Almost 150 countries, 94 of them Parties to the Minamata Convention of Mercury, are meeting in Geneva this week to strengthen their efforts to reduce and eliminate the adverse effects of mercury as a new report reveals that global mercury emissions into the atmosphere rose by around 20% between 2010 and 2015. Mercury is a serious pollution threat and very dangerous to human health and the environment.
More than one year after its historical entry into force, the Minamata Convention on Mercury, hosted by UN Environment, holds its second Conference of the Parties (COP2) in Geneva, Switzerland. COP2 will aim at strengthening the recently established Convention, while countries update the various strategies to address this heavy metal pollutant throughout its life cycle.
In 2017, countries at COP1 committed to tackling this neurotoxin. Thousands of tons of mercury are released into air, land and water through human activity, including coal burning and artisanal and small-scale gold mining.
Once in the environment, it enters the food chain, accumulates in the body and can harm the brain, heart, kidneys, lungs and immune system of people of all ages. Mercury is particularly harmful to unborn children and infants whose nervous systems are under development. Damage to the brain cannot be reversed.
Preliminary findings from UN Environment’s upcoming Global Mercury Assessment 2018 were presented at the meeting, where, over the course of a week, dozens of activities and events cast a spotlight on what the World Health Organisation considers a top 10 chemical threat to our health.
“It is clear from the latest mercury emissions assessment that the international community, now more than ever, needs to strengthen its resolve to reduce mercury emissions,” said Joyce Msuya, Acting Head of UN Environment. “The Minamata Convention, the world’s youngest multilateral environmental agreement, will make a real impact on human health and the environment by tackling one of the world’s most dangerous pollutants. It is encouraging that an increasing number of countries are responding proactively to the worrying rise in mercury emissions globally,” she added.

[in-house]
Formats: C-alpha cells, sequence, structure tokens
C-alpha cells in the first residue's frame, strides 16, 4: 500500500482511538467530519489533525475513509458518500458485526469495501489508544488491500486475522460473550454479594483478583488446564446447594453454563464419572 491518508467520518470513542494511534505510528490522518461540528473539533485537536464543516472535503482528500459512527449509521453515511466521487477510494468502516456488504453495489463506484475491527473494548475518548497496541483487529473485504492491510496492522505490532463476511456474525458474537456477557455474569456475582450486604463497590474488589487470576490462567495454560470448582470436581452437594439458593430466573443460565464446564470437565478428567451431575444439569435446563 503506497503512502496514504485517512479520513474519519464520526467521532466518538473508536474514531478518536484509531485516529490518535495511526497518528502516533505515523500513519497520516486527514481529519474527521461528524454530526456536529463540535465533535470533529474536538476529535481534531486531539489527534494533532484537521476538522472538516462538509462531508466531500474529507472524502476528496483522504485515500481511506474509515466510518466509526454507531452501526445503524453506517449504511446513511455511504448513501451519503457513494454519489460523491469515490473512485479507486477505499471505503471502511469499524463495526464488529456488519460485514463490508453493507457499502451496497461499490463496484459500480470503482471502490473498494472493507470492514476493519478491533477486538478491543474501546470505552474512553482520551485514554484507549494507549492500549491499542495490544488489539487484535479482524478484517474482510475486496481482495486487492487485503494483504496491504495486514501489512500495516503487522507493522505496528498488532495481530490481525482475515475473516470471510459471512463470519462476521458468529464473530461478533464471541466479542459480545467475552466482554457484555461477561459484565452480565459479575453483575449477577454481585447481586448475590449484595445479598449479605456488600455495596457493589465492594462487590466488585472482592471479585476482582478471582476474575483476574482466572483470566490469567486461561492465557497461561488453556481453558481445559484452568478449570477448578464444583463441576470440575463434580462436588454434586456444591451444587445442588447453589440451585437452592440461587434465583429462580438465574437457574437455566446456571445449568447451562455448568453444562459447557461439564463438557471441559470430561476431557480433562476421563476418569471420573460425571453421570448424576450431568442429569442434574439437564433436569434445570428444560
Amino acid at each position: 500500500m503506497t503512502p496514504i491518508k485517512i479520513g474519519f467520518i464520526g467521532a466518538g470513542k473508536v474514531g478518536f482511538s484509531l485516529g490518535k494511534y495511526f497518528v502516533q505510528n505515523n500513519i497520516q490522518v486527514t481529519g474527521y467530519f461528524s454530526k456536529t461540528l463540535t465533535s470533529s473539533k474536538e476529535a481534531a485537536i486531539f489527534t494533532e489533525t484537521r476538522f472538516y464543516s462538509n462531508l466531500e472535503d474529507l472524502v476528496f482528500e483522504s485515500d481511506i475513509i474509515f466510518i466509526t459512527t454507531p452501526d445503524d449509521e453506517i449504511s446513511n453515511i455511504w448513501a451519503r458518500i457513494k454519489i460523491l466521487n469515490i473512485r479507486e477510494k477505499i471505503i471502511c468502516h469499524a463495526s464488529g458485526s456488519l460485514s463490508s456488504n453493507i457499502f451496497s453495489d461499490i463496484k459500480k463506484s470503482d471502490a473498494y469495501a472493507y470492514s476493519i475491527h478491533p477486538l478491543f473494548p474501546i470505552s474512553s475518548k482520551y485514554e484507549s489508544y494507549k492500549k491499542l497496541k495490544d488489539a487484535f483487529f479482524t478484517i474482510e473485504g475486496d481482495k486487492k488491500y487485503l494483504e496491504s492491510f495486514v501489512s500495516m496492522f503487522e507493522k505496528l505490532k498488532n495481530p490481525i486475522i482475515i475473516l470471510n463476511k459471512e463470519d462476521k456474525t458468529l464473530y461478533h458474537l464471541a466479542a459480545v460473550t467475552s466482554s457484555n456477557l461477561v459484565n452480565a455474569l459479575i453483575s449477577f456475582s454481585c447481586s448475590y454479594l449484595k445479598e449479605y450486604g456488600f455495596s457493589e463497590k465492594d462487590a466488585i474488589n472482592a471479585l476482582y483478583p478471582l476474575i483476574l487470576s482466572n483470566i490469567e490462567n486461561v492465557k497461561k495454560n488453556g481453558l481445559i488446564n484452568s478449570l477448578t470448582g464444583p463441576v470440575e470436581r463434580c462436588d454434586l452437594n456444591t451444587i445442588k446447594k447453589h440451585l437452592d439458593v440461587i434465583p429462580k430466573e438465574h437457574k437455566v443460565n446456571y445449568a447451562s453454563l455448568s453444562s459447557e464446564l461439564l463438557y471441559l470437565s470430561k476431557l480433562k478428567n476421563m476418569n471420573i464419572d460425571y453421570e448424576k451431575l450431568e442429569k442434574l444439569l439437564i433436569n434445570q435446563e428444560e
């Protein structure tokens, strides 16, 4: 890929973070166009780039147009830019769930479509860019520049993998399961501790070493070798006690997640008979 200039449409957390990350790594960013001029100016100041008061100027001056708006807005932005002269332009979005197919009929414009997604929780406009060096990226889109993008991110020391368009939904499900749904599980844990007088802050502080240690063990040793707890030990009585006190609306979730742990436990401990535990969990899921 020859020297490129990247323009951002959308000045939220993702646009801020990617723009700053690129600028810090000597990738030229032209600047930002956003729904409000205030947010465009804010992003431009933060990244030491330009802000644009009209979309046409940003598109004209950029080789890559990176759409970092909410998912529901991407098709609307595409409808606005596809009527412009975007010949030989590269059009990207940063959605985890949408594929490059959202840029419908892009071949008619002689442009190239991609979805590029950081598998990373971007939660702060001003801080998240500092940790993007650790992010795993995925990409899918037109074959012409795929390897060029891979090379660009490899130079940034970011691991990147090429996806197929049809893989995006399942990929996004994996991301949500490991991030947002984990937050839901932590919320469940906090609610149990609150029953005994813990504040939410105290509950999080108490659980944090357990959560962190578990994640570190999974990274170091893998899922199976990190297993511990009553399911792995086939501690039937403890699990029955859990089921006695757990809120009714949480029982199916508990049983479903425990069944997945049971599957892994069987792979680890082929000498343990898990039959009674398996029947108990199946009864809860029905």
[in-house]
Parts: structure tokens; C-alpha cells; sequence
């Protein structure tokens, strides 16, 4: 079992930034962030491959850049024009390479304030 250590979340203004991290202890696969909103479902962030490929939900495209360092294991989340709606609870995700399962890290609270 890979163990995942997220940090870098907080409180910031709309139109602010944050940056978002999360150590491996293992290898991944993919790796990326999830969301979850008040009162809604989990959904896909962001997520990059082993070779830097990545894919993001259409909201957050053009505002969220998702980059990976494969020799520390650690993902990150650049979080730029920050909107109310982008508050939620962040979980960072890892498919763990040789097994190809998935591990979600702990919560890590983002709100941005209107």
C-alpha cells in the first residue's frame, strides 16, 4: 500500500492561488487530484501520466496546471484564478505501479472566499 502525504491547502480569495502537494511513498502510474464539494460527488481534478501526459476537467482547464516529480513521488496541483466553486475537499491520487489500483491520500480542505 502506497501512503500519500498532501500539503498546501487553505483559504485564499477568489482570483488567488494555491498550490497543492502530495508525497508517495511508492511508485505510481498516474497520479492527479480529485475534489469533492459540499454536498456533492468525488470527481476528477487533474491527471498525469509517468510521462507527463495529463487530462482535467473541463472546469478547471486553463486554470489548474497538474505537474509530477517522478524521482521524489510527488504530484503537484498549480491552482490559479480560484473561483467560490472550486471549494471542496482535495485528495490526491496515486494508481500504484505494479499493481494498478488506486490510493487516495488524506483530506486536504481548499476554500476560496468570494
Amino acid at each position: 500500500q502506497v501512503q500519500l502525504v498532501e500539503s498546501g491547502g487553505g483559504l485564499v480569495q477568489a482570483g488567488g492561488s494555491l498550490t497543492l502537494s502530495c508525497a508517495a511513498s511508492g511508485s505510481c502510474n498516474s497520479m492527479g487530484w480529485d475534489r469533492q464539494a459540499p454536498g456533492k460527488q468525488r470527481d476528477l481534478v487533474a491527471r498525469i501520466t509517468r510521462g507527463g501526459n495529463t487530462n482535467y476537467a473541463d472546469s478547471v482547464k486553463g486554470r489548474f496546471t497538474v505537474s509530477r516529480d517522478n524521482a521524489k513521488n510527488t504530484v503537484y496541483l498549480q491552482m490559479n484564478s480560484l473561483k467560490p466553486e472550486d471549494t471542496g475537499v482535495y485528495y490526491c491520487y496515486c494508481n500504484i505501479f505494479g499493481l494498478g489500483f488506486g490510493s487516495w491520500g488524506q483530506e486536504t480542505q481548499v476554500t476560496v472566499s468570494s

East/Southeast Asia, Sub-Saharan Africa and South America account for the greatest increases in mercury emissions between 2010 and 2015, according to the assessment. Continuing action to reduce emissions has resulted in modest decreases in emissions in some regions and sectors, but rising emissions are seen in most other regions driven largely by increased economic activity associated with certain industrial sectors. The differences between 2010 and 2015 reflect recovery following the financial crisis in 2008 that may have influenced global emissions in 2010. These factors appear to have more than offset any (technological) efforts to reduce mercury emissions.
The Parties to the Minamata Convention on Mercury have spent a year implementing the new global treaty, which includes banning new mercury mines and phasing out existing ones; taking action to reduce the use of mercury in artisanal and small-scale gold mining; phasing out mercury use in certain industrial processes, as well as in the production of everyday items, such as certain compact fluorescent lamps and batteries; and controlling the emissions of mercury as a by-product from a range of industrial sectors – including coal burning.
Exposure to mercury occurs mainly through ingestion of fish and other marine species contaminated with methylmercury, its most toxic and bioaccumulative form. People are also exposed to elemental or inorganic mercury through inhalation of mercury vapour during occupational activities or spills or through direct contact from mercury use. As mercury is an element, it is indestructible, and the Convention therefore also stipulates conditions for its interim storage and sound disposal once it becomes waste.
For centuries, mercury has been used in measuring devices such as thermometers and blood pressure devices. The Minamata Convention stipulates the phase-out of manufacturing, as well as the import and export of these and other mercury-added products by 2020. Several health care facilities in countries like South Africa, Brazil and the Philippines have demonstrated that phasing-out mercury is feasible. Countries have been promoting the use of alternative mercury-free medical devices, lessening exposure of health professionals and the general public to mercury.
Mercury is also used in the chemical industry, for example in the production of chlorine and caustic soda. This sector is heavily investing in order to switch to mercury-free technologies, but there are still dozens of plants using tons of mercury. Provisions in the Minamata Convention require the eventual phase-out of mercury use in the chlor-alkali , as well as certain other industrial processes.
The Minamata Convention on Mercury is equipped with a financial mechanism with two components. The Global Environment Facility (GEF) has supported 110 countries to develop their Minamata Initial Assessments, and 32 countries to design their National Action Plans for Artisanal and Small-Scale Gold Mining. The second component, the Specific International Programme, approved five projects in the First Round of the Programme, amounting to one million US Dollars. At COP2, Norway and Switzerland have each pledged approximately one million US dollars for the Second Round.
This story was originally published by UN Environment.